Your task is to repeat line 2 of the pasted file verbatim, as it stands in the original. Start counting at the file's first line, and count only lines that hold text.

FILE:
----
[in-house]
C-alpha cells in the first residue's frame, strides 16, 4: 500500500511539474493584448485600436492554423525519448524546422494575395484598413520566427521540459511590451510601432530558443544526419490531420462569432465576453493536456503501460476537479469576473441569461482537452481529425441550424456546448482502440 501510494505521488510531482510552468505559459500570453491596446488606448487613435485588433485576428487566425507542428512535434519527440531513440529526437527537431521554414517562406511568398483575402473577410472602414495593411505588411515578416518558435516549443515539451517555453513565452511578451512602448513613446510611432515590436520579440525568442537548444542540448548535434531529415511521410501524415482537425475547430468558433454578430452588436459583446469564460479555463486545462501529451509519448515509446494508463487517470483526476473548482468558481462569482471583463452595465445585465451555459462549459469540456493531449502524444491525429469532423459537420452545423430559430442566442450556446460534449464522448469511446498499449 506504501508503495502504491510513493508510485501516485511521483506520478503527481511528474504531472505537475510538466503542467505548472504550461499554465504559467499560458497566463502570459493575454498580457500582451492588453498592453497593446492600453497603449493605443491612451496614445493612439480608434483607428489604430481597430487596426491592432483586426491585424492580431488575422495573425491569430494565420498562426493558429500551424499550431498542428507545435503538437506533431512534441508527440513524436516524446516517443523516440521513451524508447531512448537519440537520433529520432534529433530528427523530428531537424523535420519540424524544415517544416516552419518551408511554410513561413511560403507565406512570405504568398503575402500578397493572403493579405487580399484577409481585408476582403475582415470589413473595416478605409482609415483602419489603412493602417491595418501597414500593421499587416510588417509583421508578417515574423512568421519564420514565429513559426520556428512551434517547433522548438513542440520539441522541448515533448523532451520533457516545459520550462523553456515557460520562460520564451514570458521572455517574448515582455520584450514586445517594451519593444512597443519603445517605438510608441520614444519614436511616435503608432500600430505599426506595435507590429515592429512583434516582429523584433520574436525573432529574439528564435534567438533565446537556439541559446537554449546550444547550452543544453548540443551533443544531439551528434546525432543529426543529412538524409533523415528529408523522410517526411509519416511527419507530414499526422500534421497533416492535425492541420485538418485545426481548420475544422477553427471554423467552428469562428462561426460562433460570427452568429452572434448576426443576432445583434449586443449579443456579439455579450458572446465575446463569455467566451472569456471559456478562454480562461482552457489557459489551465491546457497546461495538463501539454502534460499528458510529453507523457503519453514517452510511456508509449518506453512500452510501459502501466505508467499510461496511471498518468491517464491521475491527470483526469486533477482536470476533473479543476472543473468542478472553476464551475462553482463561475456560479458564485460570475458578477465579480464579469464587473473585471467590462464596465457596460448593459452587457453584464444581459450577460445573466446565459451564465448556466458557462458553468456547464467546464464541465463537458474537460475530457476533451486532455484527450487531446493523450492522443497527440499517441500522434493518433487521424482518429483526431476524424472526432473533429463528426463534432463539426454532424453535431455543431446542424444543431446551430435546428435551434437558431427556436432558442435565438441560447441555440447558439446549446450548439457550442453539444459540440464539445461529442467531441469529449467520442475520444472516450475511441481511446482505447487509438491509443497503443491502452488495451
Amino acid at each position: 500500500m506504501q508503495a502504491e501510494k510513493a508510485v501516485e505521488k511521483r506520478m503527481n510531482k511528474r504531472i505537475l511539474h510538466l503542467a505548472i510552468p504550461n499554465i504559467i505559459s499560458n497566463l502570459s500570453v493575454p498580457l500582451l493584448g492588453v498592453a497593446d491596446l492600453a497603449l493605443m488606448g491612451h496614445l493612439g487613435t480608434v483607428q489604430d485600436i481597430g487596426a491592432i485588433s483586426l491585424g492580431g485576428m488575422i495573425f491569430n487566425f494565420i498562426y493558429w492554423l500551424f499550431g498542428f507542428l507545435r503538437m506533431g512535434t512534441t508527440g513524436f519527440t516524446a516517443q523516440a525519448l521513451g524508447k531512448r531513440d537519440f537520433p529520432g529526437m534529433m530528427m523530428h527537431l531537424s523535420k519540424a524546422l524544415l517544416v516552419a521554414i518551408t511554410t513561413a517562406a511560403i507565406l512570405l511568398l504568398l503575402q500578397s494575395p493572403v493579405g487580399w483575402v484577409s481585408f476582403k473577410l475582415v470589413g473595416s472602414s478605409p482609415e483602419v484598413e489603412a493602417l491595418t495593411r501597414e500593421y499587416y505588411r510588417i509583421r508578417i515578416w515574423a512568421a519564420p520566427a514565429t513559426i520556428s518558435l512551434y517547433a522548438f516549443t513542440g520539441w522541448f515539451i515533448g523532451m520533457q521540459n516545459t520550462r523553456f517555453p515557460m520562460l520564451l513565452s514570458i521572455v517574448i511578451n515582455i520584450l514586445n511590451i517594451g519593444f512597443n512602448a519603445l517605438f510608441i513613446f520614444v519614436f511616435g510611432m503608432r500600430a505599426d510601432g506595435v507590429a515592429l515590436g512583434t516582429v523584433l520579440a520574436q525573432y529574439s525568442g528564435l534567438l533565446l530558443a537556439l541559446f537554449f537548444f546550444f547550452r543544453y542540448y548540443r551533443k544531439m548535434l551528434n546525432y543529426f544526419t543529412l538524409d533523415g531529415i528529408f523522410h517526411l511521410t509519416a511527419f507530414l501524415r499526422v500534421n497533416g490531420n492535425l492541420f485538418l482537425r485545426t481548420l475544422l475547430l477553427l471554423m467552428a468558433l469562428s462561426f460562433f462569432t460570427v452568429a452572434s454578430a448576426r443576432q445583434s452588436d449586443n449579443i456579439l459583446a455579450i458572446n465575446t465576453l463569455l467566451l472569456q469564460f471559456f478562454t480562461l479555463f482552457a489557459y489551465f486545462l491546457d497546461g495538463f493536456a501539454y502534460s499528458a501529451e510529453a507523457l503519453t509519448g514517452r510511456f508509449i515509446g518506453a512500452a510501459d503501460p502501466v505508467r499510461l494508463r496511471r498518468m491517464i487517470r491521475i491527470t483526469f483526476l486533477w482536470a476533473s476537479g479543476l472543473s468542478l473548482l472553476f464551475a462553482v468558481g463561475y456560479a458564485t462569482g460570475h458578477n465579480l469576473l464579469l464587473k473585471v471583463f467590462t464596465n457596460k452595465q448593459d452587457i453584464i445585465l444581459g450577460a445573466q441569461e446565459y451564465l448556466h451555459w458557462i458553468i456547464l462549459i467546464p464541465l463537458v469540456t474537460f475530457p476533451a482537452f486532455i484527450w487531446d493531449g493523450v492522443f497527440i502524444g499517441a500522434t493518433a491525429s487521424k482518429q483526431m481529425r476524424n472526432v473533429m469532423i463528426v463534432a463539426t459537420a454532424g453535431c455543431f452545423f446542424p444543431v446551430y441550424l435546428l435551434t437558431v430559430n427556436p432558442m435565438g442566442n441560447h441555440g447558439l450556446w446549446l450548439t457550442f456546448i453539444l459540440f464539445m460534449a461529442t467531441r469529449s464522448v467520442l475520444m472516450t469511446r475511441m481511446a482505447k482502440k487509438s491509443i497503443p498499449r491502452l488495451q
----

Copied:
C-alpha cells in the first residue's frame, strides 16, 4: 500500500511539474493584448485600436492554423525519448524546422494575395484598413520566427521540459511590451510601432530558443544526419490531420462569432465576453493536456503501460476537479469576473441569461482537452481529425441550424456546448482502440 501510494505521488510531482510552468505559459500570453491596446488606448487613435485588433485576428487566425507542428512535434519527440531513440529526437527537431521554414517562406511568398483575402473577410472602414495593411505588411515578416518558435516549443515539451517555453513565452511578451512602448513613446510611432515590436520579440525568442537548444542540448548535434531529415511521410501524415482537425475547430468558433454578430452588436459583446469564460479555463486545462501529451509519448515509446494508463487517470483526476473548482468558481462569482471583463452595465445585465451555459462549459469540456493531449502524444491525429469532423459537420452545423430559430442566442450556446460534449464522448469511446498499449 506504501508503495502504491510513493508510485501516485511521483506520478503527481511528474504531472505537475510538466503542467505548472504550461499554465504559467499560458497566463502570459493575454498580457500582451492588453498592453497593446492600453497603449493605443491612451496614445493612439480608434483607428489604430481597430487596426491592432483586426491585424492580431488575422495573425491569430494565420498562426493558429500551424499550431498542428507545435503538437506533431512534441508527440513524436516524446516517443523516440521513451524508447531512448537519440537520433529520432534529433530528427523530428531537424523535420519540424524544415517544416516552419518551408511554410513561413511560403507565406512570405504568398503575402500578397493572403493579405487580399484577409481585408476582403475582415470589413473595416478605409482609415483602419489603412493602417491595418501597414500593421499587416510588417509583421508578417515574423512568421519564420514565429513559426520556428512551434517547433522548438513542440520539441522541448515533448523532451520533457516545459520550462523553456515557460520562460520564451514570458521572455517574448515582455520584450514586445517594451519593444512597443519603445517605438510608441520614444519614436511616435503608432500600430505599426506595435507590429515592429512583434516582429523584433520574436525573432529574439528564435534567438533565446537556439541559446537554449546550444547550452543544453548540443551533443544531439551528434546525432543529426543529412538524409533523415528529408523522410517526411509519416511527419507530414499526422500534421497533416492535425492541420485538418485545426481548420475544422477553427471554423467552428469562428462561426460562433460570427452568429452572434448576426443576432445583434449586443449579443456579439455579450458572446465575446463569455467566451472569456471559456478562454480562461482552457489557459489551465491546457497546461495538463501539454502534460499528458510529453507523457503519453514517452510511456508509449518506453512500452510501459502501466505508467499510461496511471498518468491517464491521475491527470483526469486533477482536470476533473479543476472543473468542478472553476464551475462553482463561475456560479458564485460570475458578477465579480464579469464587473473585471467590462464596465457596460448593459452587457453584464444581459450577460445573466446565459451564465448556466458557462458553468456547464467546464464541465463537458474537460475530457476533451486532455484527450487531446493523450492522443497527440499517441500522434493518433487521424482518429483526431476524424472526432473533429463528426463534432463539426454532424453535431455543431446542424444543431446551430435546428435551434437558431427556436432558442435565438441560447441555440447558439446549446450548439457550442453539444459540440464539445461529442467531441469529449467520442475520444472516450475511441481511446482505447487509438491509443497503443491502452488495451